Young protesters are defying Israel's blockade with scraps of paper and plastic
Publisher: Jonathan Cook
Date Written: 24/06/2018
Year Published: 2018
Resource Type: Article
Cx Number: CX22951
Five years ago, the film Flying Paper documented the successful efforts of Gazas children to set a new world record for mass kite-flying. The children defied Israels blockade, which prevents entry of most goods, by making kites from sticks, newspapers and scraps of plastic.
The childrens ambition was if only briefly to retake Gaza's skies, which Israel dominates with its unseen, death-dealing drones that buzz interminably overhead and with missiles that can flatten a building in seconds.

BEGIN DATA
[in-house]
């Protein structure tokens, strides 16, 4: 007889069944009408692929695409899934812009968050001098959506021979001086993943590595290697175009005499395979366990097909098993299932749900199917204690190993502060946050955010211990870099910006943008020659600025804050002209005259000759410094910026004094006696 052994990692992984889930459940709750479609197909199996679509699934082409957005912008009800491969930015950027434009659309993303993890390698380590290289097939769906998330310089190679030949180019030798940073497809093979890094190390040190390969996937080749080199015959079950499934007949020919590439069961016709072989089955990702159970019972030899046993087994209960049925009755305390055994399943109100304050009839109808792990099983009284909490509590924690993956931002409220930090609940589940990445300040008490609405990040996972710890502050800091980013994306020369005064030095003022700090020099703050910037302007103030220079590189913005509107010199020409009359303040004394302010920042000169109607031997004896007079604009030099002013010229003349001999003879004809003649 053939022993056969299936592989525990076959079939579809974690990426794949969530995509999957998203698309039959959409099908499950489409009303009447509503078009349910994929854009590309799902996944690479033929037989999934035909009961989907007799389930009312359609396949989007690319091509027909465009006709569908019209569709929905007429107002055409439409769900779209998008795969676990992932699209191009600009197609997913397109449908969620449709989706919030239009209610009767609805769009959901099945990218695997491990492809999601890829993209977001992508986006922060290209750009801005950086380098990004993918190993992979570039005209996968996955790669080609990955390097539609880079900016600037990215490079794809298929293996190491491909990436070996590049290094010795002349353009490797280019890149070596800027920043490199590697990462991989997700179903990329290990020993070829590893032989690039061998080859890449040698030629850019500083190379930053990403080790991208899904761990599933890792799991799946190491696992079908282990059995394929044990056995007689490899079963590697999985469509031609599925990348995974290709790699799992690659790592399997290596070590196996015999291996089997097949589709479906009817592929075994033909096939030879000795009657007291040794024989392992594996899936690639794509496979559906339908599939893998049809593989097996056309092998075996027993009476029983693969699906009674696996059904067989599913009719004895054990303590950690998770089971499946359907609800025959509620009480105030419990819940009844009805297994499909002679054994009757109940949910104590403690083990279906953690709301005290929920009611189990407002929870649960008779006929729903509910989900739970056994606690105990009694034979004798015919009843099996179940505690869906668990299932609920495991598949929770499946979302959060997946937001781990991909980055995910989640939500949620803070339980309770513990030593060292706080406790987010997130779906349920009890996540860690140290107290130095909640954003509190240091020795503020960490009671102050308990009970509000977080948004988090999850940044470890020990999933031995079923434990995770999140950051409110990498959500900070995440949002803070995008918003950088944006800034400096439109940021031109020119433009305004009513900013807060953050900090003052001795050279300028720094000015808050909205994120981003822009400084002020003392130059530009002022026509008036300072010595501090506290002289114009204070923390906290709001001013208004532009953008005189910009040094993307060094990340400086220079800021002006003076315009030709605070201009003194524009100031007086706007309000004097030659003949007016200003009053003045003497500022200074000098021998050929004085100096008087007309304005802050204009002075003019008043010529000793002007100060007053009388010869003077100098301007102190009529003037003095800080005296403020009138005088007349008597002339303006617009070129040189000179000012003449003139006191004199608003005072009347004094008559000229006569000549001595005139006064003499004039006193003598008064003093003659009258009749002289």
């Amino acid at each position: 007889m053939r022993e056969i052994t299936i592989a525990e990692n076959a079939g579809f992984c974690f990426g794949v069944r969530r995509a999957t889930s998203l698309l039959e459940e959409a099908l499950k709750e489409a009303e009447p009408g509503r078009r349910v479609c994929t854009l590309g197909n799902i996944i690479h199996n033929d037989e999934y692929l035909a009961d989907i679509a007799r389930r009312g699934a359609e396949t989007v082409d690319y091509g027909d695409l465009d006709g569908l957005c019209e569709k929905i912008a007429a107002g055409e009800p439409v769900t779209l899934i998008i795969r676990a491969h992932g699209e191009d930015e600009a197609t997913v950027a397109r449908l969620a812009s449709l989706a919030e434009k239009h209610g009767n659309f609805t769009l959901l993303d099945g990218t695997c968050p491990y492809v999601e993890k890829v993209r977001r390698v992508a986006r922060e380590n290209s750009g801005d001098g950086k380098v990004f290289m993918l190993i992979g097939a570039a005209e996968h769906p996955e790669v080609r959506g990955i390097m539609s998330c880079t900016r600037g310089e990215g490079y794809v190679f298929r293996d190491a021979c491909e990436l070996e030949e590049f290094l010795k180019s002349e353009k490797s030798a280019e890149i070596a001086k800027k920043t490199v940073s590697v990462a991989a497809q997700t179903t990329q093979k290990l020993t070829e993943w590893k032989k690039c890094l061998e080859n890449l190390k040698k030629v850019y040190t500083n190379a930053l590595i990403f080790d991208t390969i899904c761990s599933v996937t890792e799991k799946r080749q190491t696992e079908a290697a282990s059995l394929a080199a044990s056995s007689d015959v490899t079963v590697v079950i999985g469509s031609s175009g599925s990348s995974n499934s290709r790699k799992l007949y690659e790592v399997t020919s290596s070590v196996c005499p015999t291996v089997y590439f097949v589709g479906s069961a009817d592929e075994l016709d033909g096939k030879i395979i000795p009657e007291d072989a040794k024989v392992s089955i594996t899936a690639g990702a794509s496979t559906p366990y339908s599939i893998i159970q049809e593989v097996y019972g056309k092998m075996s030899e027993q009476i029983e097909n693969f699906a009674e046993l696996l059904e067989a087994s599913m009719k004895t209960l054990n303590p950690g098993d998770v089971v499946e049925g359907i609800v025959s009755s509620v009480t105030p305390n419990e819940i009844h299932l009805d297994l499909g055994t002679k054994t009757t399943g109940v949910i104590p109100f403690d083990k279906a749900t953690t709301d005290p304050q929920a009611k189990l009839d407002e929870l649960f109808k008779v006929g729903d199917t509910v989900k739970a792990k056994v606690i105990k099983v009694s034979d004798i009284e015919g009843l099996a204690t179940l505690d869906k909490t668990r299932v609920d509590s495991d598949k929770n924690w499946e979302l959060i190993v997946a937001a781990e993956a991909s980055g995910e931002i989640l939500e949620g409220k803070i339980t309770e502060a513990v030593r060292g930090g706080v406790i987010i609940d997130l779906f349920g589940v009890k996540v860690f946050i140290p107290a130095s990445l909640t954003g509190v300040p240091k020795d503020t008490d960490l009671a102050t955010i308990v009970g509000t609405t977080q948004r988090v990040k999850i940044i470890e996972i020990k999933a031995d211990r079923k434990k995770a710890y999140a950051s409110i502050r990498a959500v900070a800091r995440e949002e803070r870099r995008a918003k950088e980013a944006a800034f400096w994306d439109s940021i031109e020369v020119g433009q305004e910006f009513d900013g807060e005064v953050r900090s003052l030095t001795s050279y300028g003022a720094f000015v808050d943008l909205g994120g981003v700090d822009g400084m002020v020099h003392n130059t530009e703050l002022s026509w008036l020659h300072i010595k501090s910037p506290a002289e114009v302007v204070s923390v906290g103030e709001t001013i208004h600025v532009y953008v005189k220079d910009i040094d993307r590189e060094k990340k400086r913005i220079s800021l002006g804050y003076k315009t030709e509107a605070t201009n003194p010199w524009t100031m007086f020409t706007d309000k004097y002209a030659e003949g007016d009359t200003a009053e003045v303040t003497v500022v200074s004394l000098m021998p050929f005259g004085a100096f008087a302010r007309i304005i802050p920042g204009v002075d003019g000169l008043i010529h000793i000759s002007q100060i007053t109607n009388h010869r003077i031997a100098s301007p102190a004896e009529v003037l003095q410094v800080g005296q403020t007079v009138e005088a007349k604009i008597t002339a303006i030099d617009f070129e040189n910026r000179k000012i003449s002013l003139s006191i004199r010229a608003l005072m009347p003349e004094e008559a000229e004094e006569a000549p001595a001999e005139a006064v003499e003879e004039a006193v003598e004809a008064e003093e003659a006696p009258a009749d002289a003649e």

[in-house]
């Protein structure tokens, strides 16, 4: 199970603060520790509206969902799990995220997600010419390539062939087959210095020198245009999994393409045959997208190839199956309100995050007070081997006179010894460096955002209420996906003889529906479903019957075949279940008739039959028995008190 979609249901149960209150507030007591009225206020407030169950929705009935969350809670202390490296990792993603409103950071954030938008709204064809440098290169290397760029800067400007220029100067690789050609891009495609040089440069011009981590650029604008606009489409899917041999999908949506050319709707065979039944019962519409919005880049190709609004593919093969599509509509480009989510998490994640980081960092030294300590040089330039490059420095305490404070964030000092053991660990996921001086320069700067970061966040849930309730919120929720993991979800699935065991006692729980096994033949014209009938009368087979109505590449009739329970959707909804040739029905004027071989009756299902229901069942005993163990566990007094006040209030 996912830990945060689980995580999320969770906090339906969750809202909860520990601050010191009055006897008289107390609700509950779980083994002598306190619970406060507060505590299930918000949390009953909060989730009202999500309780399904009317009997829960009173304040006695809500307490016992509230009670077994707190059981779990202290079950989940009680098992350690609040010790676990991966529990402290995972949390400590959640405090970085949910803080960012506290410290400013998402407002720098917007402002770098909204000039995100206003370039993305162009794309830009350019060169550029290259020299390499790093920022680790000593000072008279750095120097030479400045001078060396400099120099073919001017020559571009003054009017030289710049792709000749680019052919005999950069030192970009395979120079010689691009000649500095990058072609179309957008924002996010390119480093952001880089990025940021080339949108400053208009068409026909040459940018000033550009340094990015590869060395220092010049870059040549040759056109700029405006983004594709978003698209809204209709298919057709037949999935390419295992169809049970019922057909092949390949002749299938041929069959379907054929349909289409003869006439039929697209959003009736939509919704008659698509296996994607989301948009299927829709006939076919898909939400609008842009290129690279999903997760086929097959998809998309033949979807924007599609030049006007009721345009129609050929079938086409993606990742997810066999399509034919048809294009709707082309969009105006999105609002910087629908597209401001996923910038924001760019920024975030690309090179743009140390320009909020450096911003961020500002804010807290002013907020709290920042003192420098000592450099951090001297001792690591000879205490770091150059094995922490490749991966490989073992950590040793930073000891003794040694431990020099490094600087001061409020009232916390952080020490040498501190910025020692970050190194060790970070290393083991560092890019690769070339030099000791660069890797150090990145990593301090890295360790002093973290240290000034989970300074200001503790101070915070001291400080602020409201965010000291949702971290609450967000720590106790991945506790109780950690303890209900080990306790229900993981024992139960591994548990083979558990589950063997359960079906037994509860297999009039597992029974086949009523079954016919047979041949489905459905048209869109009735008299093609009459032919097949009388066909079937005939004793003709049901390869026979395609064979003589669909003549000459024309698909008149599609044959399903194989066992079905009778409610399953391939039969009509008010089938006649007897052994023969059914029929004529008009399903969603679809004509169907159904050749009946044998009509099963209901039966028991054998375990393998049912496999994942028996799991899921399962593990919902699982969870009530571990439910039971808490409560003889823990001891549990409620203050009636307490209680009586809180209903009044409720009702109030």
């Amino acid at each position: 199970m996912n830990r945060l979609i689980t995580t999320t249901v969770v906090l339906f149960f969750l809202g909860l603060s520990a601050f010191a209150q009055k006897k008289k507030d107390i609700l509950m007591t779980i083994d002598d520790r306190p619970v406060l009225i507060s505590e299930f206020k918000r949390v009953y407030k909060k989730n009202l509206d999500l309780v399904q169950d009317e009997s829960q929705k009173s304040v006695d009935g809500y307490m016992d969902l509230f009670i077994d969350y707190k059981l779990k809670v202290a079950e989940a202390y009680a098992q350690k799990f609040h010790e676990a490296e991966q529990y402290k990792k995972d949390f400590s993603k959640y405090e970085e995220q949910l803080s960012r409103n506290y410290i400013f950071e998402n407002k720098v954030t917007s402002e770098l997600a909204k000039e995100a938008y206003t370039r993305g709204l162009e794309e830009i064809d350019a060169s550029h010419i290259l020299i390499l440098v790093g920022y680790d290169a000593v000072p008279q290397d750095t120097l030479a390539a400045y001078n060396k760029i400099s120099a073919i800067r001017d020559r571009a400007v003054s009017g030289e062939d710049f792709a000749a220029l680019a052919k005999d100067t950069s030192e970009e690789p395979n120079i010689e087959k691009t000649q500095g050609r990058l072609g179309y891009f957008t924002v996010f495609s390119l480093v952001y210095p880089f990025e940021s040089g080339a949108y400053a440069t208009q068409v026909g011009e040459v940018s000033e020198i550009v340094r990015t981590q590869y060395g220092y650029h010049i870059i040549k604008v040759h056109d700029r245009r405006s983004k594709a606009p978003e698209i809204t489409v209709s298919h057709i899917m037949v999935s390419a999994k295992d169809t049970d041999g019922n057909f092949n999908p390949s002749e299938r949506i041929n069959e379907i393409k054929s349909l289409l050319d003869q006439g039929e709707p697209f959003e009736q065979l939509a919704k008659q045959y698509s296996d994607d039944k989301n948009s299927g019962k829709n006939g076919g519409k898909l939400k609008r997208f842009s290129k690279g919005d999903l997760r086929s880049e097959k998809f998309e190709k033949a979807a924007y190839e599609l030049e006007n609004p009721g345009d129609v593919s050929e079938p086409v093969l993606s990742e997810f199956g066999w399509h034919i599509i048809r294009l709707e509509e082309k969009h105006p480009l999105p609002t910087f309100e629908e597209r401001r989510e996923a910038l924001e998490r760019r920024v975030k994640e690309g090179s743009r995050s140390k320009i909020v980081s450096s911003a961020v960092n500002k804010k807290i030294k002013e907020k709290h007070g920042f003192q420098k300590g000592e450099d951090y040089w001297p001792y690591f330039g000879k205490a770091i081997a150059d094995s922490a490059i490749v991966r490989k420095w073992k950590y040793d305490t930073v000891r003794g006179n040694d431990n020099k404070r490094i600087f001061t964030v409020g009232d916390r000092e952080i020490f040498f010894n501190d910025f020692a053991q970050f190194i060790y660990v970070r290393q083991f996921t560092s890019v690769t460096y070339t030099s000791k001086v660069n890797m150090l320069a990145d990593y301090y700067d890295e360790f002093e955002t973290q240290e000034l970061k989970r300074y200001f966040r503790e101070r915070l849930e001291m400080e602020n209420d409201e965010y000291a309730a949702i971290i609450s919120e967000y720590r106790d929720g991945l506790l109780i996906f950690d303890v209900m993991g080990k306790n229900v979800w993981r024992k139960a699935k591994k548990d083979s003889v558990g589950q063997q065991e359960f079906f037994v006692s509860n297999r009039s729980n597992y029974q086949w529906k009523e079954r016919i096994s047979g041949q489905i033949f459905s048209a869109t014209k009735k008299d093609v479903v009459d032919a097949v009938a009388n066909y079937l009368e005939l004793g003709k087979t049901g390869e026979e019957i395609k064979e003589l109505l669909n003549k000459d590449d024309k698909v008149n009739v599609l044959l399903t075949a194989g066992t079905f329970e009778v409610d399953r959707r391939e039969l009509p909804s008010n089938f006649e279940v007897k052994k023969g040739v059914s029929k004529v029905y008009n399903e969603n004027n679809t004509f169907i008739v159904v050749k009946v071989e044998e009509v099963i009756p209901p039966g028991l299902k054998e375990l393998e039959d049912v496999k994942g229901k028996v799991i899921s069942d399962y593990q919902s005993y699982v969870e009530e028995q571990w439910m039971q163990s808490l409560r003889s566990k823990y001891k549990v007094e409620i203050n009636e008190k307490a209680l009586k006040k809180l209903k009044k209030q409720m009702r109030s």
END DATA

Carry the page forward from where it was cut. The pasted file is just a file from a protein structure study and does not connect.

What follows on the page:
A young girl observed of the kite's lure: "When we fly the kite, we know that freedom exists." A message scrawled on one read: "I have the right to pride, education, justice, equality and life."
But the world record attempt was not only about the children's dreams and their defiance. It was intended to highlight Gaza's confinement and to issue a reminder that Palestinians too are human.
That same generation of children have grown into the youths being picked off weekly by Israeli snipers at unarmed protests at the perimeter fence the most visible feature of Israels infrastructure of imprisonment.
A few have taken up kite-flying again. If they have refused to put away childish things, this time they have discarded their childish idealism. Their world record did not win them freedom, nor even much notice.
After the snipers began maiming thousands of the demonstrators, including children, medics and journalists, for the impudence of imagining they had a right to liberty, the enclave's youths reinvented the kites role.